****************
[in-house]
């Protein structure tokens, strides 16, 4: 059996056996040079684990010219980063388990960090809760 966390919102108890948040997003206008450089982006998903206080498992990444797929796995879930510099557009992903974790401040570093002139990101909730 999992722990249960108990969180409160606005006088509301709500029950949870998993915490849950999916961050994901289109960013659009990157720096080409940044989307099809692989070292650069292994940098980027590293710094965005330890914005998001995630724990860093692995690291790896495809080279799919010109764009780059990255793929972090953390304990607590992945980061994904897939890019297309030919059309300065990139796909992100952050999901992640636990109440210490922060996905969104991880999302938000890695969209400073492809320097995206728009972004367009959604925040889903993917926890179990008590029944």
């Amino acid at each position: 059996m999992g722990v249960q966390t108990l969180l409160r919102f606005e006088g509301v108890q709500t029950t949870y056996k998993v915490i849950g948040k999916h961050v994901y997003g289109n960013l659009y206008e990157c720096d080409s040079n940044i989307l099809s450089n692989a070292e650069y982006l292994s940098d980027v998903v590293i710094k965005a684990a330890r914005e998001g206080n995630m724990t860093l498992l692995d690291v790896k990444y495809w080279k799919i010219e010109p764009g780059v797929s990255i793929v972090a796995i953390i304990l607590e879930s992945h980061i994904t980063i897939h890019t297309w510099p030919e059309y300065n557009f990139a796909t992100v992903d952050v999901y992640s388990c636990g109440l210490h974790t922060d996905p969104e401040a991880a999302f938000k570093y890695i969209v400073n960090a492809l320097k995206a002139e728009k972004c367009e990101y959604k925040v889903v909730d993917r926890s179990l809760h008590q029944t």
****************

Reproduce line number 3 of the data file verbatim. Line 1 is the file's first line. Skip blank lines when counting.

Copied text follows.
């Amino acid at each position: 059996m999992g722990v249960q966390t108990l969180l409160r919102f606005e006088g509301v108890q709500t029950t949870y056996k998993v915490i849950g948040k999916h961050v994901y997003g289109n960013l659009y206008e990157c720096d080409s040079n940044i989307l099809s450089n692989a070292e650069y982006l292994s940098d980027v998903v590293i710094k965005a684990a330890r914005e998001g206080n995630m724990t860093l498992l692995d690291v790896k990444y495809w080279k799919i010219e010109p764009g780059v797929s990255i793929v972090a796995i953390i304990l607590e879930s992945h980061i994904t980063i897939h890019t297309w510099p030919e059309y300065n557009f990139a796909t992100v992903d952050v999901y992640s388990c636990g109440l210490h974790t922060d996905p969104e401040a991880a999302f938000k570093y890695i969209v400073n960090a492809l320097k995206a002139e728009k972004c367009e990101y959604k925040v889903v909730d993917r926890s179990l809760h008590q029944t």